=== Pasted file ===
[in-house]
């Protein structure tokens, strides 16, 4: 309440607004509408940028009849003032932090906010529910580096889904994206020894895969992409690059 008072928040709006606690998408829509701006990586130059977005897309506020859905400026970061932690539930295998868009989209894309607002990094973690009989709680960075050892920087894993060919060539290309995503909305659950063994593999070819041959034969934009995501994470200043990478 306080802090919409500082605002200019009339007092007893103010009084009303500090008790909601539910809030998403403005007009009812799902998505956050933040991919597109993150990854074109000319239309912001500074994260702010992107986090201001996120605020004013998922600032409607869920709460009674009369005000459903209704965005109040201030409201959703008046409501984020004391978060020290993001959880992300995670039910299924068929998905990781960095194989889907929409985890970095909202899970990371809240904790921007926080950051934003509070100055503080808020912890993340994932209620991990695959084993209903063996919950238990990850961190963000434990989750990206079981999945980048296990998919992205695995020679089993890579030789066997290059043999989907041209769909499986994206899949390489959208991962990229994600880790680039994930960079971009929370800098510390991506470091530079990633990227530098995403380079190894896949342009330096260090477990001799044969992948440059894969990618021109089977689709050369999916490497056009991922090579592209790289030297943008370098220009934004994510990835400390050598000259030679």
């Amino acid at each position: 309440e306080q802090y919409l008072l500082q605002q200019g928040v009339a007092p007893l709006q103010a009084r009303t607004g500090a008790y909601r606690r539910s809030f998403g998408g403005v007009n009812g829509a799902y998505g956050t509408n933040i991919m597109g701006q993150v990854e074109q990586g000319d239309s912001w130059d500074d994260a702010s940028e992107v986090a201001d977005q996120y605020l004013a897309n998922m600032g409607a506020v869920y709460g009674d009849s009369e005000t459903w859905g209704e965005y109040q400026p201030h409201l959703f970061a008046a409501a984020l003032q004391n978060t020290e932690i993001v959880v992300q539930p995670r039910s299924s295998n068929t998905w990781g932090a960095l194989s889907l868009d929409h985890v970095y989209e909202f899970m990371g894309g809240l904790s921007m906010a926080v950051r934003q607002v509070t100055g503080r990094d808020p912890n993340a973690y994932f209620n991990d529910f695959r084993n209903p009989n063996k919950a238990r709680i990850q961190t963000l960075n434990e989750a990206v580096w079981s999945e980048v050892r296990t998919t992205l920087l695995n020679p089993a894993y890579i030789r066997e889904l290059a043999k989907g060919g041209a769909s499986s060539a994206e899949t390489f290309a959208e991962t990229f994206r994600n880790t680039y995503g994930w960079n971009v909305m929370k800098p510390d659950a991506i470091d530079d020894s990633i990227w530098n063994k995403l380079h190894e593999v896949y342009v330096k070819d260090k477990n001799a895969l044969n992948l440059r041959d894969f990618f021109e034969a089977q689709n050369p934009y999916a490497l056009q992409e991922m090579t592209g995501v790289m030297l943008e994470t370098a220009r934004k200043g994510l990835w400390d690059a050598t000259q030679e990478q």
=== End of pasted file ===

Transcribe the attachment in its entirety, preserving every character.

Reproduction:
[in-house]
């Protein structure tokens, strides 16, 4: 309440607004509408940028009849003032932090906010529910580096889904994206020894895969992409690059 008072928040709006606690998408829509701006990586130059977005897309506020859905400026970061932690539930295998868009989209894309607002990094973690009989709680960075050892920087894993060919060539290309995503909305659950063994593999070819041959034969934009995501994470200043990478 306080802090919409500082605002200019009339007092007893103010009084009303500090008790909601539910809030998403403005007009009812799902998505956050933040991919597109993150990854074109000319239309912001500074994260702010992107986090201001996120605020004013998922600032409607869920709460009674009369005000459903209704965005109040201030409201959703008046409501984020004391978060020290993001959880992300995670039910299924068929998905990781960095194989889907929409985890970095909202899970990371809240904790921007926080950051934003509070100055503080808020912890993340994932209620991990695959084993209903063996919950238990990850961190963000434990989750990206079981999945980048296990998919992205695995020679089993890579030789066997290059043999989907041209769909499986994206899949390489959208991962990229994600880790680039994930960079971009929370800098510390991506470091530079990633990227530098995403380079190894896949342009330096260090477990001799044969992948440059894969990618021109089977689709050369999916490497056009991922090579592209790289030297943008370098220009934004994510990835400390050598000259030679």
């Amino acid at each position: 309440e306080q802090y919409l008072l500082q605002q200019g928040v009339a007092p007893l709006q103010a009084r009303t607004g500090a008790y909601r606690r539910s809030f998403g998408g403005v007009n009812g829509a799902y998505g956050t509408n933040i991919m597109g701006q993150v990854e074109q990586g000319d239309s912001w130059d500074d994260a702010s940028e992107v986090a201001d977005q996120y605020l004013a897309n998922m600032g409607a506020v869920y709460g009674d009849s009369e005000t459903w859905g209704e965005y109040q400026p201030h409201l959703f970061a008046a409501a984020l003032q004391n978060t020290e932690i993001v959880v992300q539930p995670r039910s299924s295998n068929t998905w990781g932090a960095l194989s889907l868009d929409h985890v970095y989209e909202f899970m990371g894309g809240l904790s921007m906010a926080v950051r934003q607002v509070t100055g503080r990094d808020p912890n993340a973690y994932f209620n991990d529910f695959r084993n209903p009989n063996k919950a238990r709680i990850q961190t963000l960075n434990e989750a990206v580096w079981s999945e980048v050892r296990t998919t992205l920087l695995n020679p089993a894993y890579i030789r066997e889904l290059a043999k989907g060919g041209a769909s499986s060539a994206e899949t390489f290309a959208e991962t990229f994206r994600n880790t680039y995503g994930w960079n971009v909305m929370k800098p510390d659950a991506i470091d530079d020894s990633i990227w530098n063994k995403l380079h190894e593999v896949y342009v330096k070819d260090k477990n001799a895969l044969n992948l440059r041959d894969f990618f021109e034969a089977q689709n050369p934009y999916a490497l056009q992409e991922m090579t592209g995501v790289m030297l943008e994470t370098a220009r934004k200043g994510l990835w400390d690059a050598t000259q030679e990478q």